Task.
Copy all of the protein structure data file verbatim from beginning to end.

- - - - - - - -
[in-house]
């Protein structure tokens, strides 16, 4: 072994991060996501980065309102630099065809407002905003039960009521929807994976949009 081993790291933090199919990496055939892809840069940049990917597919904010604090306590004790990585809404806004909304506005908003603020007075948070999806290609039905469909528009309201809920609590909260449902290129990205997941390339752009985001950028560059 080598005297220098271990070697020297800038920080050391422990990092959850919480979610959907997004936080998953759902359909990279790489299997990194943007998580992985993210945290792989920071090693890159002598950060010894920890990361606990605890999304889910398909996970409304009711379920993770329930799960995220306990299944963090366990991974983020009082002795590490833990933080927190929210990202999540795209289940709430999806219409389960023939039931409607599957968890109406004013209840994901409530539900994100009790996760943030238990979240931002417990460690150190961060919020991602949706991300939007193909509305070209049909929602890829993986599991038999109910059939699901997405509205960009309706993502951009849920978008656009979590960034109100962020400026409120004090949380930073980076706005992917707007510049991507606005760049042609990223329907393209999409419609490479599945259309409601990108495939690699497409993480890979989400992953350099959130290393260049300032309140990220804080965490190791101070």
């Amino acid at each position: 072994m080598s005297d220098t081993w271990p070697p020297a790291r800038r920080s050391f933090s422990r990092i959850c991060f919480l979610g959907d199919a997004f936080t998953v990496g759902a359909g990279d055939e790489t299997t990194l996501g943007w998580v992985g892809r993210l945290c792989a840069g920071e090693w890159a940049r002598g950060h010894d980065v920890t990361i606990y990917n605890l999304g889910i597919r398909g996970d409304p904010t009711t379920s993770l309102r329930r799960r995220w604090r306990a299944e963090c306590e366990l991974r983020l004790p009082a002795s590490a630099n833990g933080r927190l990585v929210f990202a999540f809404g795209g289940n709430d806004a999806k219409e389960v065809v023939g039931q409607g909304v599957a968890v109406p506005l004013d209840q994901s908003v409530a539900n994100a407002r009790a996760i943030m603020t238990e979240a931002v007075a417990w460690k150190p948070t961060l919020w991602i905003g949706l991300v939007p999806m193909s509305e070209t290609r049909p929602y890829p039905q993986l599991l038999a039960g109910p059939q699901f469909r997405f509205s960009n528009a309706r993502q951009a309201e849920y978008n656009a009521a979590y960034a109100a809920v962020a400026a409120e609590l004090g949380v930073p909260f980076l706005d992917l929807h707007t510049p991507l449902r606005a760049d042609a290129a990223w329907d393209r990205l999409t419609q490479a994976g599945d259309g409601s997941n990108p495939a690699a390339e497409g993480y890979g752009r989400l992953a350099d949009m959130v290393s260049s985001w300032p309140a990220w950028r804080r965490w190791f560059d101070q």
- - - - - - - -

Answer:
[in-house]
């Protein structure tokens, strides 16, 4: 072994991060996501980065309102630099065809407002905003039960009521929807994976949009 081993790291933090199919990496055939892809840069940049990917597919904010604090306590004790990585809404806004909304506005908003603020007075948070999806290609039905469909528009309201809920609590909260449902290129990205997941390339752009985001950028560059 080598005297220098271990070697020297800038920080050391422990990092959850919480979610959907997004936080998953759902359909990279790489299997990194943007998580992985993210945290792989920071090693890159002598950060010894920890990361606990605890999304889910398909996970409304009711379920993770329930799960995220306990299944963090366990991974983020009082002795590490833990933080927190929210990202999540795209289940709430999806219409389960023939039931409607599957968890109406004013209840994901409530539900994100009790996760943030238990979240931002417990460690150190961060919020991602949706991300939007193909509305070209049909929602890829993986599991038999109910059939699901997405509205960009309706993502951009849920978008656009979590960034109100962020400026409120004090949380930073980076706005992917707007510049991507606005760049042609990223329907393209999409419609490479599945259309409601990108495939690699497409993480890979989400992953350099959130290393260049300032309140990220804080965490190791101070």
């Amino acid at each position: 072994m080598s005297d220098t081993w271990p070697p020297a790291r800038r920080s050391f933090s422990r990092i959850c991060f919480l979610g959907d199919a997004f936080t998953v990496g759902a359909g990279d055939e790489t299997t990194l996501g943007w998580v992985g892809r993210l945290c792989a840069g920071e090693w890159a940049r002598g950060h010894d980065v920890t990361i606990y990917n605890l999304g889910i597919r398909g996970d409304p904010t009711t379920s993770l309102r329930r799960r995220w604090r306990a299944e963090c306590e366990l991974r983020l004790p009082a002795s590490a630099n833990g933080r927190l990585v929210f990202a999540f809404g795209g289940n709430d806004a999806k219409e389960v065809v023939g039931q409607g909304v599957a968890v109406p506005l004013d209840q994901s908003v409530a539900n994100a407002r009790a996760i943030m603020t238990e979240a931002v007075a417990w460690k150190p948070t961060l919020w991602i905003g949706l991300v939007p999806m193909s509305e070209t290609r049909p929602y890829p039905q993986l599991l038999a039960g109910p059939q699901f469909r997405f509205s960009n528009a309706r993502q951009a309201e849920y978008n656009a009521a979590y960034a109100a809920v962020a400026a409120e609590l004090g949380v930073p909260f980076l706005d992917l929807h707007t510049p991507l449902r606005a760049d042609a290129a990223w329907d393209r990205l999409t419609q490479a994976g599945d259309g409601s997941n990108p495939a690699a390339e497409g993480y890979g752009r989400l992953a350099d949009m959130v290393s260049s985001w300032p309140a990220w950028r804080r965490w190791f560059d101070q």